Yes, you thought it was all in the past, that the lawsuit was over, and that SCO was a thing of the past we would no longer be able to point to and laugh at. Well, a federal appeals court ruled on Monday that SCO has a right to a jury trial on its claims that it owns the UNIX operating system, which could, potentially, lead to renewed legal fuss about Linux.
This ruling reverses an earlier decision by a lower court in 2007 which said that SCO was not the owner of the UNIX operating system, ending a long drawn-out legal battle between SCO and various other companies.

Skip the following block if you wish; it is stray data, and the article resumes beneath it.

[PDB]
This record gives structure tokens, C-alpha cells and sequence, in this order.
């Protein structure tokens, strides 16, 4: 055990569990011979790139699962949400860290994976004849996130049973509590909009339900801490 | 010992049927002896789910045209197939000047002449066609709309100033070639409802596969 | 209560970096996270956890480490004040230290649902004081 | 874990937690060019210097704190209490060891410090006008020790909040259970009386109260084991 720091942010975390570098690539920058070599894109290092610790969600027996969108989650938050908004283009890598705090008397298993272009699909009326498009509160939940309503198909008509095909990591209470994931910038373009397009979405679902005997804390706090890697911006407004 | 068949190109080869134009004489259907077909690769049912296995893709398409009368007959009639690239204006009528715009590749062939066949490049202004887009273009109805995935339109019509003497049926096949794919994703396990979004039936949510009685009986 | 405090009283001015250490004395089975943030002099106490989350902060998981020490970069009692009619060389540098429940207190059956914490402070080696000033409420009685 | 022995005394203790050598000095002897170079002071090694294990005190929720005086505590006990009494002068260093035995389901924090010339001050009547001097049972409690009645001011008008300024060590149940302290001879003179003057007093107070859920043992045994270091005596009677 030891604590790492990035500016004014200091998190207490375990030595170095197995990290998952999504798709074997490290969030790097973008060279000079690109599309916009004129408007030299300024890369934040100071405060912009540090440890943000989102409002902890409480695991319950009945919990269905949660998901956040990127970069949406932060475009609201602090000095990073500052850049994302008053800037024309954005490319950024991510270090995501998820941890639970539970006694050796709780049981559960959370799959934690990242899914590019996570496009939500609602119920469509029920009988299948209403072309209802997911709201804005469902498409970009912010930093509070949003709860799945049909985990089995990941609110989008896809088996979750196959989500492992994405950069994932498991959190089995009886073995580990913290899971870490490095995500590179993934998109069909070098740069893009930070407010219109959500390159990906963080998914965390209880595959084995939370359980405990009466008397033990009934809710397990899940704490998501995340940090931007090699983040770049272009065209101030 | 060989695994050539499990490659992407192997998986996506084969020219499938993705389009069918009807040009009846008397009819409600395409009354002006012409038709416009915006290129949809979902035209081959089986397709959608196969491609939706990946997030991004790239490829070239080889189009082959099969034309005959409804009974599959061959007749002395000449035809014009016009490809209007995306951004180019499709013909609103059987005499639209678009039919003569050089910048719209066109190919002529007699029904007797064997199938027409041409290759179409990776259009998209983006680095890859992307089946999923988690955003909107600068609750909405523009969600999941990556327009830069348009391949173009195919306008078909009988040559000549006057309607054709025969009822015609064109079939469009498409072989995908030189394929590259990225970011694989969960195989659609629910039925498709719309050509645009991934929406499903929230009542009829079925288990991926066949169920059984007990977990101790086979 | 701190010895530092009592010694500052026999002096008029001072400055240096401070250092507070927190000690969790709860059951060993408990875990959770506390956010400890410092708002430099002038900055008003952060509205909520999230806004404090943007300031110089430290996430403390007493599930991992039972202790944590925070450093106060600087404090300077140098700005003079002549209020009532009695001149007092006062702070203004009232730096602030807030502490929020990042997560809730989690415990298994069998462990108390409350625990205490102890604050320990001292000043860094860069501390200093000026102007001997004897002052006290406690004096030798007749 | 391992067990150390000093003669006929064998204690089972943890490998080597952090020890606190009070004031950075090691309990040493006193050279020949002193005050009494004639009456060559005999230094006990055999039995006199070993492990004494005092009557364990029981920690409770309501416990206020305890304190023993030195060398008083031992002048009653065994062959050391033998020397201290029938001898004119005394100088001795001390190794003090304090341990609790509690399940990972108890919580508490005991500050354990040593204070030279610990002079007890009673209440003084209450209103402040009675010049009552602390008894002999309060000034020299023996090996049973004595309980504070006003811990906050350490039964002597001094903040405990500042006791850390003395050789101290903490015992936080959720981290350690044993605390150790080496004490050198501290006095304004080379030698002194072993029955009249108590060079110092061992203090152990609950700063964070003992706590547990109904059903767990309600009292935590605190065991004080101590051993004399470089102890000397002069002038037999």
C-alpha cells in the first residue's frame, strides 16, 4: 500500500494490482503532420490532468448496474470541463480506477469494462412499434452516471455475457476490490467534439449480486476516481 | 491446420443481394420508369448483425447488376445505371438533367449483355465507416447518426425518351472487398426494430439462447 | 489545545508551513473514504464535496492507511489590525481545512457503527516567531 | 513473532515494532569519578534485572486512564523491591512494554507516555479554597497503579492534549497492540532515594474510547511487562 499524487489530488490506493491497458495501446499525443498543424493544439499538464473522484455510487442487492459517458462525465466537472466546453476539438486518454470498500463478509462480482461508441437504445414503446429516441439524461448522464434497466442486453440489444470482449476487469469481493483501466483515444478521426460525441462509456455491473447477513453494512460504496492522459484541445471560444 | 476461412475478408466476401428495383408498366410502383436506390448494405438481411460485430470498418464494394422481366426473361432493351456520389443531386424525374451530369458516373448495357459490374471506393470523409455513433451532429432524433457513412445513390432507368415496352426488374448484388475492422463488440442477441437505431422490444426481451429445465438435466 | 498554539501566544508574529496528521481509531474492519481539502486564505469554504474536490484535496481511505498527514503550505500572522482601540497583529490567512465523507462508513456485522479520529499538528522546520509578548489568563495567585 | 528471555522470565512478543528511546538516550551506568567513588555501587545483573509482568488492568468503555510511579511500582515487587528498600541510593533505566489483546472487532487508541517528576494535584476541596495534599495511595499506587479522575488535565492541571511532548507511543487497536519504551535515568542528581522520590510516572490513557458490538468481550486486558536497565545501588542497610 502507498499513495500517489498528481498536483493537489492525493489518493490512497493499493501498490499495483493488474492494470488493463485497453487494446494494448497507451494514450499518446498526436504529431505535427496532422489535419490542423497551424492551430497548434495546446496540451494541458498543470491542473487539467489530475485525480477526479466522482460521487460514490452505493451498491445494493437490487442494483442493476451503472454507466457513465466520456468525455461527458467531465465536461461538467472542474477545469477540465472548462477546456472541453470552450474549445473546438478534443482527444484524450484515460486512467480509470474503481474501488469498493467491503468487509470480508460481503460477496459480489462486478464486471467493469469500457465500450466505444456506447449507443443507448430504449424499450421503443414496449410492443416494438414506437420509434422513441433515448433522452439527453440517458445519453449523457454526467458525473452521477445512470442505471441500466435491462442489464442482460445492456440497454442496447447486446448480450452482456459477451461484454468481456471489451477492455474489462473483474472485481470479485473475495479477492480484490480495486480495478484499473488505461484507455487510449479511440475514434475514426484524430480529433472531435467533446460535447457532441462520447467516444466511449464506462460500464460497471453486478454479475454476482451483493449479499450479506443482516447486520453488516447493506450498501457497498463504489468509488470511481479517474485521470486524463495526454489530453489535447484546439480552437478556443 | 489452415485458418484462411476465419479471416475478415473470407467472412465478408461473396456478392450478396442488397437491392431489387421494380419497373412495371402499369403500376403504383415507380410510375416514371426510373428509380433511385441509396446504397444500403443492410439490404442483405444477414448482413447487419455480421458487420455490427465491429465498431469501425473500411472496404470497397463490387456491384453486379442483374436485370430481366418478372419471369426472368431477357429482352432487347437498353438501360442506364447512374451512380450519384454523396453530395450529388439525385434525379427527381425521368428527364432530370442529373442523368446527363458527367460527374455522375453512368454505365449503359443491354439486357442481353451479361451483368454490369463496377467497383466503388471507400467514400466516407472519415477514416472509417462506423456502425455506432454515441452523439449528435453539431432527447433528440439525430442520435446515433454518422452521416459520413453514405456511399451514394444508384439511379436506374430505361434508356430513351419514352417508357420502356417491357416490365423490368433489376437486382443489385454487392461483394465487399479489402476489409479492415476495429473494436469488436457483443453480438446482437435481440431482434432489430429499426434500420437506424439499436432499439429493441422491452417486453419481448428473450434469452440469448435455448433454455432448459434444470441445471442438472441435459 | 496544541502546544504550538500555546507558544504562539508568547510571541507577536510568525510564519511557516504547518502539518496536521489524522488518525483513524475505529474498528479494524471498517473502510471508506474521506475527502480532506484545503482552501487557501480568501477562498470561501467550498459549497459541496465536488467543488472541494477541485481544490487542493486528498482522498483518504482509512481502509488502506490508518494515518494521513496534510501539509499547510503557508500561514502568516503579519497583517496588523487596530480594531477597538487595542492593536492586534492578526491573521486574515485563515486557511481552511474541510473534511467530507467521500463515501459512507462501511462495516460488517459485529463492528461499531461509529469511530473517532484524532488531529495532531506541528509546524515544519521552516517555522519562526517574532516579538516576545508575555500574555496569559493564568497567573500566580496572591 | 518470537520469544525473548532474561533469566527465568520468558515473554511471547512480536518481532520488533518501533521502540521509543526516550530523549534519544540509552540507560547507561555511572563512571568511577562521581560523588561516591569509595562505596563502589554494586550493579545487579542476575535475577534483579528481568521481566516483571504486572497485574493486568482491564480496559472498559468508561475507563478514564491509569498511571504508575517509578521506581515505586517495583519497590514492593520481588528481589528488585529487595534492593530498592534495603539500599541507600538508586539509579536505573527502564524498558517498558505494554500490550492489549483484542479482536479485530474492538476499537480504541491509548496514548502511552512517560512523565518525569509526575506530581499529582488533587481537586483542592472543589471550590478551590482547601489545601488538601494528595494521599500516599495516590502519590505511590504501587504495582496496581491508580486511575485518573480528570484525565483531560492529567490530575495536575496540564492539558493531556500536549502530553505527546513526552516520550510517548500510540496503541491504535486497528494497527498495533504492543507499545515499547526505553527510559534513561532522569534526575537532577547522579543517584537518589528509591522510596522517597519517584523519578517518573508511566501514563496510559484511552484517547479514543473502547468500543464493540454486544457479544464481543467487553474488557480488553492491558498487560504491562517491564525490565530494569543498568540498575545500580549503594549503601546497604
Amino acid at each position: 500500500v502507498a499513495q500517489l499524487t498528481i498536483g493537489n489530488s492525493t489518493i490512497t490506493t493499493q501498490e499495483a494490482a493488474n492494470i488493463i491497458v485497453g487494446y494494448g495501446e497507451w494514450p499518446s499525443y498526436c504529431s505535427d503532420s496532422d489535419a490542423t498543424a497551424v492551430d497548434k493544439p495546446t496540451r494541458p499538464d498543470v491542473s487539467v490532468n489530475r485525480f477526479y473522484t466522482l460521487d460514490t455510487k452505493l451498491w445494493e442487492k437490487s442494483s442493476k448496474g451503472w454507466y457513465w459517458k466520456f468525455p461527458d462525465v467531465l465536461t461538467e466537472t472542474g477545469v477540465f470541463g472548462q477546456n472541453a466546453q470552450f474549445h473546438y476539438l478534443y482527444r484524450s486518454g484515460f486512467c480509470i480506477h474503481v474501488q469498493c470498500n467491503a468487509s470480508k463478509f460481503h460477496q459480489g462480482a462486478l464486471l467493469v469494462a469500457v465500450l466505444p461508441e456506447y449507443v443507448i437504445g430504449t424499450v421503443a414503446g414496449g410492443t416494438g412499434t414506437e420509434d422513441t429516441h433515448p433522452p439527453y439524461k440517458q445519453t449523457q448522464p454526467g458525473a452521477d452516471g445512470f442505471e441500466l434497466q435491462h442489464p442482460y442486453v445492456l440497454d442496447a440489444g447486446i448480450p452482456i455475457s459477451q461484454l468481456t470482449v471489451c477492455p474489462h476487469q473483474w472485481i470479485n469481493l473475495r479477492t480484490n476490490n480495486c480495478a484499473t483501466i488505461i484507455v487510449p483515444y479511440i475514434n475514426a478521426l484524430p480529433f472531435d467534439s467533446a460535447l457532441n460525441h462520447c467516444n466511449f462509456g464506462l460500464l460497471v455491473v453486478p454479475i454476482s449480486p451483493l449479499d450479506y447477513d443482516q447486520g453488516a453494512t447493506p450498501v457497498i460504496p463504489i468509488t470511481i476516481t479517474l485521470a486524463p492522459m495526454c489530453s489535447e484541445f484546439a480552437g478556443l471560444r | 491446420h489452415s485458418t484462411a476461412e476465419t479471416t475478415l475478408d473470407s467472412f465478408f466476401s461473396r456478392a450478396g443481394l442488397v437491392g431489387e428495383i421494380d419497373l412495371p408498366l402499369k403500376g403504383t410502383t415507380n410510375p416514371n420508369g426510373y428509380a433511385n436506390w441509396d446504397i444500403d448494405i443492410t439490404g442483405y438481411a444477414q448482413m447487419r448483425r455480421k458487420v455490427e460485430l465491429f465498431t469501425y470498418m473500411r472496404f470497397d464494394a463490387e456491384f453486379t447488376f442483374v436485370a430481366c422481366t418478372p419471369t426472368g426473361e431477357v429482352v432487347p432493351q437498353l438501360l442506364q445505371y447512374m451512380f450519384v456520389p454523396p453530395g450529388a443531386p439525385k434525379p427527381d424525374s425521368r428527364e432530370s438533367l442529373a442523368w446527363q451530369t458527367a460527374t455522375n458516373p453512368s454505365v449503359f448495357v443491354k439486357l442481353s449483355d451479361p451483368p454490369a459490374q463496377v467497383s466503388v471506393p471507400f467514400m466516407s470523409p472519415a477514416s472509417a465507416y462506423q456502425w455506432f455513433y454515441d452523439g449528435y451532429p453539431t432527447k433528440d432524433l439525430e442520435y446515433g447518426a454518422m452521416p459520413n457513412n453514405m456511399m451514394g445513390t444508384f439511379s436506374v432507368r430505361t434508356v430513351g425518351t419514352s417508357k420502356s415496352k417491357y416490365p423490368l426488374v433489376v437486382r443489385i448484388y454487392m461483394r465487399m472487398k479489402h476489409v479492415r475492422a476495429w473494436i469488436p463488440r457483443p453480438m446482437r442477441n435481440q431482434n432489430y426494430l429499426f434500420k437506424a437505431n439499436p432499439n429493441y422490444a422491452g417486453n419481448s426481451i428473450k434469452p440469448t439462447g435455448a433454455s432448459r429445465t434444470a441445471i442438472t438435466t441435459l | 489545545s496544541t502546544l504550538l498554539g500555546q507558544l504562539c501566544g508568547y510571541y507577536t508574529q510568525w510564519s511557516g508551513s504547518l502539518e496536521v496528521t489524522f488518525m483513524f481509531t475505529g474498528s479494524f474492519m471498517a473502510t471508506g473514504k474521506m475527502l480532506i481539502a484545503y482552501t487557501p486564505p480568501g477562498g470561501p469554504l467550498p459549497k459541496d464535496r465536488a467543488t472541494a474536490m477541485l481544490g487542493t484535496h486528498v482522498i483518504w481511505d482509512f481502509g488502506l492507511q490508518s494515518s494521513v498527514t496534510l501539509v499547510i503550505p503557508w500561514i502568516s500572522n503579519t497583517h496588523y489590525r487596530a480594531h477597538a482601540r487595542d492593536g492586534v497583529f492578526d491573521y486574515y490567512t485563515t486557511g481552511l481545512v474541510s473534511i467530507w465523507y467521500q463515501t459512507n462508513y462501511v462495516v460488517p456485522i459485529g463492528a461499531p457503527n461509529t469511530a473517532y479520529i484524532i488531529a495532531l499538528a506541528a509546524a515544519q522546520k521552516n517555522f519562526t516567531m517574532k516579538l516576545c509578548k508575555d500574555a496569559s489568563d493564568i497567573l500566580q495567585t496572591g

Without taking any sides, the court of the current decision states that the copyright case is simply too close to call. "We take no position on which party ultimately owns the Unix copyrights or which copyrights were required for Santa Cruz to exercise its rights under the agreement," the court wrote, "Such matters are for the finder of fact on remand."
So now we're going to have a jury decide over these matters. Pardon my ignorance about the intricacies of jury-based trials (we don't have that in The Netherlands), but does this mean a bunch of random people, possibly without any expertise or knowledge about these matters, get to decide who owns the copyrights?
Anyway, Darl McBride is happy with the decision, obviously, and he states that SCO may pick up its claims against the various Linux companies again. "Today is not the end of the war but it certainly is a key battle that we've won," said McBride, "Now it's time to move on to the next series of battles with our victory in hand."